The Palestine Society are delighted that the University of Sheffield’s Accommodation and Campus Services (ACS) have decided not to renew their waste management contract with Veolia Environmental Services. This comes after a year of concerted action and protest by the Palestine Society and the wider student body against the presence of Veolia on campus, as part of the Students’ Union’s campaign of Boycotts, Divestment, and Sanctions (BDS) against perpetrators of war crimes in the Occupied Palestinian Territories.
The University of Sheffield Students’ Union is one of the foremost centres of pro-Palestinian student activism, last October becoming the first Russell Group university to endorse the global BDS campaign (http://www.shef.ac.uk/union/you-run-us/policies/current/#israeli), a year after becoming the first university in the country to establish links with a university in Gaza. Both of these policies were passed, by large majority, in referenda open to the whole student body. Given this level of engagement with the Palestinian cause, the presence of a company like Veolia on our campus was simply unacceptable.
Veolia is one of the prime targets for BDS advocates across Europe and Australia because of their involvement in the construction and maintenance of the Jerusalem Light Rail (JLR). The JLR links illegal Israeli settlements to occupied East Jerusalem, helping maintain the settlements and embed them deeper in occupied territory. The tramway has been condemned by 44 governments, including the UK’s, and was declared illegal by the UN in 2010. They also operate bus services on settler only roads between illegal Israeli settlements in occupied Palestinian territory, and provide waste management services for many of these settlements, dumping Israeli rubbish on fertile Palestinian farmland. Their involvement in these activities means that Veolia are both complicit in, and direct perpetrators of, breaches of international law.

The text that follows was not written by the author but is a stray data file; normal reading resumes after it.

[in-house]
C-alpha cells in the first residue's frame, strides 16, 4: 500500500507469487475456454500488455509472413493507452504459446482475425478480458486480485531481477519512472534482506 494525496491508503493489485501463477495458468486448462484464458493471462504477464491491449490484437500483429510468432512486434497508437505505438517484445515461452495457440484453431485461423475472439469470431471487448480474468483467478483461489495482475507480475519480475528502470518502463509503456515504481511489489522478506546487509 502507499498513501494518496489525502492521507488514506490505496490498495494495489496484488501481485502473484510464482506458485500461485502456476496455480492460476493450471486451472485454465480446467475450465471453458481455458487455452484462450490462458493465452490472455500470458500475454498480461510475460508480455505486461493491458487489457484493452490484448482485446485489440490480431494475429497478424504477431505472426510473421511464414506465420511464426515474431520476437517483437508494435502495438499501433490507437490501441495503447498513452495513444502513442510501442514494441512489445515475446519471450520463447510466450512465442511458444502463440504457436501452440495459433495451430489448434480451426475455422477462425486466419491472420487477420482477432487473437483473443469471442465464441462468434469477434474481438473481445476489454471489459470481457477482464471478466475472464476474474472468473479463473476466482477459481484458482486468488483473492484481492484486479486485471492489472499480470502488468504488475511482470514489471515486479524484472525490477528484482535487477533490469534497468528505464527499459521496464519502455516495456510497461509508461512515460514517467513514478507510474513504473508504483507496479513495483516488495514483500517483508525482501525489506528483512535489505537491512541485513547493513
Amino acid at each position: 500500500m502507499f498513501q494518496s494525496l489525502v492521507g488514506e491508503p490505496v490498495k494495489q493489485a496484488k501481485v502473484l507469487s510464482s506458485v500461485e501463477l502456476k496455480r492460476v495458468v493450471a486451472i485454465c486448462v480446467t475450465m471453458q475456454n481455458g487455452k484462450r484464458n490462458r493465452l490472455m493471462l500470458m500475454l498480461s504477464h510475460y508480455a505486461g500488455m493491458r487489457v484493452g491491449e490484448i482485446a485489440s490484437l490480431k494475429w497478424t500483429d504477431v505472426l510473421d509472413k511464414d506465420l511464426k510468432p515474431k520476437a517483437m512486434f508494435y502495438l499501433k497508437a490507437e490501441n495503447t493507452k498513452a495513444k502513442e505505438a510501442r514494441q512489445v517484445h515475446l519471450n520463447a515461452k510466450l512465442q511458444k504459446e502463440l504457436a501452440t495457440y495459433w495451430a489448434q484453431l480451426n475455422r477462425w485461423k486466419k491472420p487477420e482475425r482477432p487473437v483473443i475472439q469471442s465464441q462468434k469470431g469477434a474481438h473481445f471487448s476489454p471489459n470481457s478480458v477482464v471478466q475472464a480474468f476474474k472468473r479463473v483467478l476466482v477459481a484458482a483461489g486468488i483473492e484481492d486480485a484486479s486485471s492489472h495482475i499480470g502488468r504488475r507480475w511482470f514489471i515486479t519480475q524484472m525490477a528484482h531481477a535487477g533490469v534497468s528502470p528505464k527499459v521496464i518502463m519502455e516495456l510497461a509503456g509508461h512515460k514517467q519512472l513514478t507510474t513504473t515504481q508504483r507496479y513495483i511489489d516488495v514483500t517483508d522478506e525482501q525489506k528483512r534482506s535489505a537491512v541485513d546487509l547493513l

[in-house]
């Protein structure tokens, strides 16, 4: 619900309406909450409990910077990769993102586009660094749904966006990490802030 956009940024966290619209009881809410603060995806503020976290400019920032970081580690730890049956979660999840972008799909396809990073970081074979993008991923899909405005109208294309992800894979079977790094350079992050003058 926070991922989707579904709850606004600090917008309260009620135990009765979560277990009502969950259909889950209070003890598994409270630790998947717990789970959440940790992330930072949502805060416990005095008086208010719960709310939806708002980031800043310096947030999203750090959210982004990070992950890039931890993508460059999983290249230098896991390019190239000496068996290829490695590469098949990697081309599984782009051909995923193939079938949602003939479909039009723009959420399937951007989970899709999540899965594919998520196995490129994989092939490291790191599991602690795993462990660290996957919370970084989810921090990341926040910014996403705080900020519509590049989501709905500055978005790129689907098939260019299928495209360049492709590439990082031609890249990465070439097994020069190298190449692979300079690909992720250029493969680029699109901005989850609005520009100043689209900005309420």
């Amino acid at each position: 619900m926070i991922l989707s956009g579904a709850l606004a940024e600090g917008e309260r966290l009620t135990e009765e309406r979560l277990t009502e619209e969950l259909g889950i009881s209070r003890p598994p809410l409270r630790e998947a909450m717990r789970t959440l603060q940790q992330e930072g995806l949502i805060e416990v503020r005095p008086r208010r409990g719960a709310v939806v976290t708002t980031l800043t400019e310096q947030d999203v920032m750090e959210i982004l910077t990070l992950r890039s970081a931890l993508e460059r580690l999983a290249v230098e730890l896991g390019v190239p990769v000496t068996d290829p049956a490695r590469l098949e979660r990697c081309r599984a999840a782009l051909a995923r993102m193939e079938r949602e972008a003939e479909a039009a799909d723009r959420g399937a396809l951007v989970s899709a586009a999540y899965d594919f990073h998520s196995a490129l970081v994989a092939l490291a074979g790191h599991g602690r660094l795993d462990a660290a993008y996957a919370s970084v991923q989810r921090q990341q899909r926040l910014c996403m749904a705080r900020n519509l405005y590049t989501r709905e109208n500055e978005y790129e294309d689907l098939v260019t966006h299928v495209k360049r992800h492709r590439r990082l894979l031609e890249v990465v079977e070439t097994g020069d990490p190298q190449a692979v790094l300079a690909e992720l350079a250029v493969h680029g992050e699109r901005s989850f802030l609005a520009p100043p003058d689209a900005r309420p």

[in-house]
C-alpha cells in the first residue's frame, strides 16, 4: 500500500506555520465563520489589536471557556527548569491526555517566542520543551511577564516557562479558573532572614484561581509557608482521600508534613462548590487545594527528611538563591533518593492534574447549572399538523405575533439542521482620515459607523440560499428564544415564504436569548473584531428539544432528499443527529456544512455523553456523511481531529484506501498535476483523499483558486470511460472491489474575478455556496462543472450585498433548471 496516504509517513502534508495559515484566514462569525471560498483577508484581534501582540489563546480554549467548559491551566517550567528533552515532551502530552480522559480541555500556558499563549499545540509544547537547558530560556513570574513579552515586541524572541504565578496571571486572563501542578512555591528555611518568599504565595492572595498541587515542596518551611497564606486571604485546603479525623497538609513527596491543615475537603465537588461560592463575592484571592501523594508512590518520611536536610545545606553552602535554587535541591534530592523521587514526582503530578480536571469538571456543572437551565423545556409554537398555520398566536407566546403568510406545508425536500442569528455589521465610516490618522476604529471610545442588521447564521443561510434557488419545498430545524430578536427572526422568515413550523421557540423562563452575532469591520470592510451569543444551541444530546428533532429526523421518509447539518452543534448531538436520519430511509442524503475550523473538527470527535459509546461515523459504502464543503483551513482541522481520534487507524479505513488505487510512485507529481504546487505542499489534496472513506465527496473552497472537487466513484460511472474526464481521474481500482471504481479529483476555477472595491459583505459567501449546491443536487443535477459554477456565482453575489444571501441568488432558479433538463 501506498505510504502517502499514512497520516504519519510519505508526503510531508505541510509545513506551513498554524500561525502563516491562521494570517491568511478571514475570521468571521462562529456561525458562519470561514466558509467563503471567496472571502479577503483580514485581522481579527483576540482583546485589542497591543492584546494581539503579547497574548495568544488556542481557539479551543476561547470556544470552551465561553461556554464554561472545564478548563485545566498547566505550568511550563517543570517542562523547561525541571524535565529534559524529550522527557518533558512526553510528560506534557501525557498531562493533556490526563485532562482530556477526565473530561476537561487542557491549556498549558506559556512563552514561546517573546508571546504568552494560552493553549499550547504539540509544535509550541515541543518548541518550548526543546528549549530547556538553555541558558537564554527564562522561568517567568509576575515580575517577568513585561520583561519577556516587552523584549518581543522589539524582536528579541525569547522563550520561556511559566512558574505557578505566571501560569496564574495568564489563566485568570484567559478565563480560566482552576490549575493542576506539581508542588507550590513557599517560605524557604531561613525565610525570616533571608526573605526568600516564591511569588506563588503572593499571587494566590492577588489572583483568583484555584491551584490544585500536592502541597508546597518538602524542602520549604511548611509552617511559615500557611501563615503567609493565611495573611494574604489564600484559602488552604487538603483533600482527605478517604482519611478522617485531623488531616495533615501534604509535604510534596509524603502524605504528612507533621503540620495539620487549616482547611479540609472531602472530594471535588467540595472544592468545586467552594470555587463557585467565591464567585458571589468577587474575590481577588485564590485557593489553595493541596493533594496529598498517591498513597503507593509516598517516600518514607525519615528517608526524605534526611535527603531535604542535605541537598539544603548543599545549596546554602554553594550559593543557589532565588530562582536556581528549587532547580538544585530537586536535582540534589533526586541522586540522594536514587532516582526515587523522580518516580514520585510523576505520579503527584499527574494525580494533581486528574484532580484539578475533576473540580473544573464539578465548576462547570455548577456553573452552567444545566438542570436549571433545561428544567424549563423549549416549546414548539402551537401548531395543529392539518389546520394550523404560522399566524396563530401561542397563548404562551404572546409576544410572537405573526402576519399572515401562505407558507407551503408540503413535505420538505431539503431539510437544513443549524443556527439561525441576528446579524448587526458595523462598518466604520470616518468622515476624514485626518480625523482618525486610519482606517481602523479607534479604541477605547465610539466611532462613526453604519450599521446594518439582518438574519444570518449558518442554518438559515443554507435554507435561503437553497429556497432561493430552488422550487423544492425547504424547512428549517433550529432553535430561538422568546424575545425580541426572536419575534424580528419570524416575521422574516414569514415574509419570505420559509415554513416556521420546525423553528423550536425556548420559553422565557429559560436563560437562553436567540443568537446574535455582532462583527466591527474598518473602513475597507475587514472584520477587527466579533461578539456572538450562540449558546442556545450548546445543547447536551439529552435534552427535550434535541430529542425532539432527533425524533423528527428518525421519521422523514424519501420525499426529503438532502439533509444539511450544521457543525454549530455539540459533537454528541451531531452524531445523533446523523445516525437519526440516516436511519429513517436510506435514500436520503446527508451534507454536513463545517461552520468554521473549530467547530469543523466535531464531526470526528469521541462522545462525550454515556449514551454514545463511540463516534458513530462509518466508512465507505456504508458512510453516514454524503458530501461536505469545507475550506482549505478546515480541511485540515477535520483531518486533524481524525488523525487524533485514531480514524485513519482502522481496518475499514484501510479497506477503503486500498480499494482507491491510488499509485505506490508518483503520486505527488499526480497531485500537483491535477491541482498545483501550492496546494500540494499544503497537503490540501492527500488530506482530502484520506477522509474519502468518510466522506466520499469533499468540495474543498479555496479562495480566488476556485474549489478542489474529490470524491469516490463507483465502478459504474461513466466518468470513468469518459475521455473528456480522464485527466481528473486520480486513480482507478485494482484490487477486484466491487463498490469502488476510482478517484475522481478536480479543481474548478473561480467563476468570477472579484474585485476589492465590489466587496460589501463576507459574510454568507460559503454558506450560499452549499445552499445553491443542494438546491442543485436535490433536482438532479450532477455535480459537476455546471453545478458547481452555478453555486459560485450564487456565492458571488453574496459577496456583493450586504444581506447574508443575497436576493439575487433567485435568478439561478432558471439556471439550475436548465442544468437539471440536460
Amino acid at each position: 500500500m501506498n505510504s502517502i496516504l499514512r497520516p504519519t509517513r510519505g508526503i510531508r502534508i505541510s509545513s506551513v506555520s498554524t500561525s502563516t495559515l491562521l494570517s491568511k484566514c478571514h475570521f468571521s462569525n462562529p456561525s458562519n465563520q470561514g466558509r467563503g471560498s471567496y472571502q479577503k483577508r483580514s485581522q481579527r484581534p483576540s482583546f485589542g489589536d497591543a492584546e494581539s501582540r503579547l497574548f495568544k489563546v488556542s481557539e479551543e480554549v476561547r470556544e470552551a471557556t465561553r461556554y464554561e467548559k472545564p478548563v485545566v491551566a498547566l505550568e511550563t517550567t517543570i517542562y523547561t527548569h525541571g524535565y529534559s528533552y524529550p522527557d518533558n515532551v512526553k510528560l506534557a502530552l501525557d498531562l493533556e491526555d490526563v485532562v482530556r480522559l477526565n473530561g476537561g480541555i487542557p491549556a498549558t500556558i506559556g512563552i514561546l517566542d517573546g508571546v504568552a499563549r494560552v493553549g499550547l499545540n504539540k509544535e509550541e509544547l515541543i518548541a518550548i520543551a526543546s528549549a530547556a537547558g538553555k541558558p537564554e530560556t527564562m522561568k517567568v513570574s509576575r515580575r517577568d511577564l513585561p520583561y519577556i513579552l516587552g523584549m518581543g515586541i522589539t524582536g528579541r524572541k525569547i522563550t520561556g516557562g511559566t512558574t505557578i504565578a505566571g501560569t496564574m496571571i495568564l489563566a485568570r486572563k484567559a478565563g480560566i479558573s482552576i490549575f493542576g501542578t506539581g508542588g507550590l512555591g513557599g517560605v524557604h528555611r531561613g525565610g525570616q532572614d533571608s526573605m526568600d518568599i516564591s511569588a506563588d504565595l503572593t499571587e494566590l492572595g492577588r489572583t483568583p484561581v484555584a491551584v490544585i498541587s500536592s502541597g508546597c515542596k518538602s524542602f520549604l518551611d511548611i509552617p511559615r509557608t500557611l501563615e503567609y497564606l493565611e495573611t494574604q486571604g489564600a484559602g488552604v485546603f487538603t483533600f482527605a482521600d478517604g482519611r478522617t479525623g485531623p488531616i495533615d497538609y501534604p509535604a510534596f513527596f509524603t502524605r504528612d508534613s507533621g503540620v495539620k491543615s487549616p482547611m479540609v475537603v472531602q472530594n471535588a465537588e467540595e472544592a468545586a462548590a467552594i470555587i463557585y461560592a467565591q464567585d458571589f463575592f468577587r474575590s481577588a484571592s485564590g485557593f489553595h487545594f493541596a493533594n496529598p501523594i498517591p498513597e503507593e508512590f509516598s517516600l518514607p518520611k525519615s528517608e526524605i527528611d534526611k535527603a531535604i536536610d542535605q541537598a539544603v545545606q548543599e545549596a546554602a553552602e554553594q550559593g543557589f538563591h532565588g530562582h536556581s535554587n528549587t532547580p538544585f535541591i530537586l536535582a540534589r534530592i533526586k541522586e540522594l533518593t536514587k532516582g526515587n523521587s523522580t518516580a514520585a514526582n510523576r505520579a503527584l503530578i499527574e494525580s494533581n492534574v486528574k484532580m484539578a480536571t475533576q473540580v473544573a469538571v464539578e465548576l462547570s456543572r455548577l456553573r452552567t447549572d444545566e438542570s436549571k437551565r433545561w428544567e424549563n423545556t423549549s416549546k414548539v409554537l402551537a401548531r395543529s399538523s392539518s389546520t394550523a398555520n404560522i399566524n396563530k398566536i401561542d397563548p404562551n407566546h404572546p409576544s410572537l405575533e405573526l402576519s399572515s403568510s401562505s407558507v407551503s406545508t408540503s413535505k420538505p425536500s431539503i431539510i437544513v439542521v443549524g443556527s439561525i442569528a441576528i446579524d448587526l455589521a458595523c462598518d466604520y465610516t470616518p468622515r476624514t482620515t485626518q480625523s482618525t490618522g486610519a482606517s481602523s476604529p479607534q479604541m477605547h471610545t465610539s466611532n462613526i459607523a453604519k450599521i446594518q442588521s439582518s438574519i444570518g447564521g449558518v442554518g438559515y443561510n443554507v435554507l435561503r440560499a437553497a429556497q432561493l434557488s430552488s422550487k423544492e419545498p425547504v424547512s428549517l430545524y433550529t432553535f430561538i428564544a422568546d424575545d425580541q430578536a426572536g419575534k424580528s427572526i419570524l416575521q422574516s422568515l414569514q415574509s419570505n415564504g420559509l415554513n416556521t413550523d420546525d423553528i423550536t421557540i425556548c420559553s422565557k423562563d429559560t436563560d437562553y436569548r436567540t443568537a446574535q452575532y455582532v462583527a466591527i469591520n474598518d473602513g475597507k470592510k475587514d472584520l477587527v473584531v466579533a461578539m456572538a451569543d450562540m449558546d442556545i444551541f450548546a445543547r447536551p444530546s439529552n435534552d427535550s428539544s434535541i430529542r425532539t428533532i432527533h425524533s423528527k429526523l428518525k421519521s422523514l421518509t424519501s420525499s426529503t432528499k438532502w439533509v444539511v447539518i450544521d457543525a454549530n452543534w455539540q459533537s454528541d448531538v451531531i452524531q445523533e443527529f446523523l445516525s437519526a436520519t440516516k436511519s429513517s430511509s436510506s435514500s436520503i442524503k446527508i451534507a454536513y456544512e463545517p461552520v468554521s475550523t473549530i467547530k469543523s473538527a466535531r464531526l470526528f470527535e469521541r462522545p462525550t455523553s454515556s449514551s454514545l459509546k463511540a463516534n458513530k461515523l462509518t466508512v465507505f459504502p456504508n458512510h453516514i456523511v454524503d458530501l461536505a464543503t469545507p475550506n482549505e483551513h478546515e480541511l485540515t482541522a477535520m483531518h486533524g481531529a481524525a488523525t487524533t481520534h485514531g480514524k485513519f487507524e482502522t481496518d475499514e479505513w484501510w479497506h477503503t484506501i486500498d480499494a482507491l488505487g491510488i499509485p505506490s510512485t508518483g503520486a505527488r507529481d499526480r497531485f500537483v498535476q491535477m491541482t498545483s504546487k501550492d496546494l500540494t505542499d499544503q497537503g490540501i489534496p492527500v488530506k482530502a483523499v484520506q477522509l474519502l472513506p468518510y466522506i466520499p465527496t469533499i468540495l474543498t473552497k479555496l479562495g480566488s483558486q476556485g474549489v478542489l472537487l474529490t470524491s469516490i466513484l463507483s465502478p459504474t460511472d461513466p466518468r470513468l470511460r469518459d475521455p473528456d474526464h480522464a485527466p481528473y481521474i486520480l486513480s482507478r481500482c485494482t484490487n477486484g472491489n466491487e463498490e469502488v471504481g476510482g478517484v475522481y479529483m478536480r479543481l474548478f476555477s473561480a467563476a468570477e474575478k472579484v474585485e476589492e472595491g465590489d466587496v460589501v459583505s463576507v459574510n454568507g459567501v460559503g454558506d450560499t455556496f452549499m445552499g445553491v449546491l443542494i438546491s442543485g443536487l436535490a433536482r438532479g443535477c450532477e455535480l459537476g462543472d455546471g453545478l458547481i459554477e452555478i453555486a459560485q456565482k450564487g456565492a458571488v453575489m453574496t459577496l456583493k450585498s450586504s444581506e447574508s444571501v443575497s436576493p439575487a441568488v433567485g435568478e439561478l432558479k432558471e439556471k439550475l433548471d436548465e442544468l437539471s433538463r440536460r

The waste contract held by Veolia was one of our main motivations for proposing the BDS policy last year. By passing it as official union policy it was possible to send a much stronger message to the university: that the student body as a whole does not want to incentivise companies, like Veolia, who suffer from such an abject lack of moral compass. Following the policy’s success in the October vote, we have worked with various groups to lobby and pressure the university into taking notice of the student voice. This has included an open letter signed by the Palestine Society and other campaigning groups, demonstrations on the concourse, letters from human rights groups in Palestine, Israel, and beyond, and direct lobbying from the sabbatical officers.
It is enormously gratifying that university management appears to have been responsive to the concerns both of ourselves and of the wider student body. It is a testament to the thriving level of student engagement in campaigning and social activism here in Sheffield that we have now added the cessation of relations with Veolia to our list of historic firsts as a university. The hope is now that other student bodies around the country will gain inspiration and draw encouragement from this fantastic news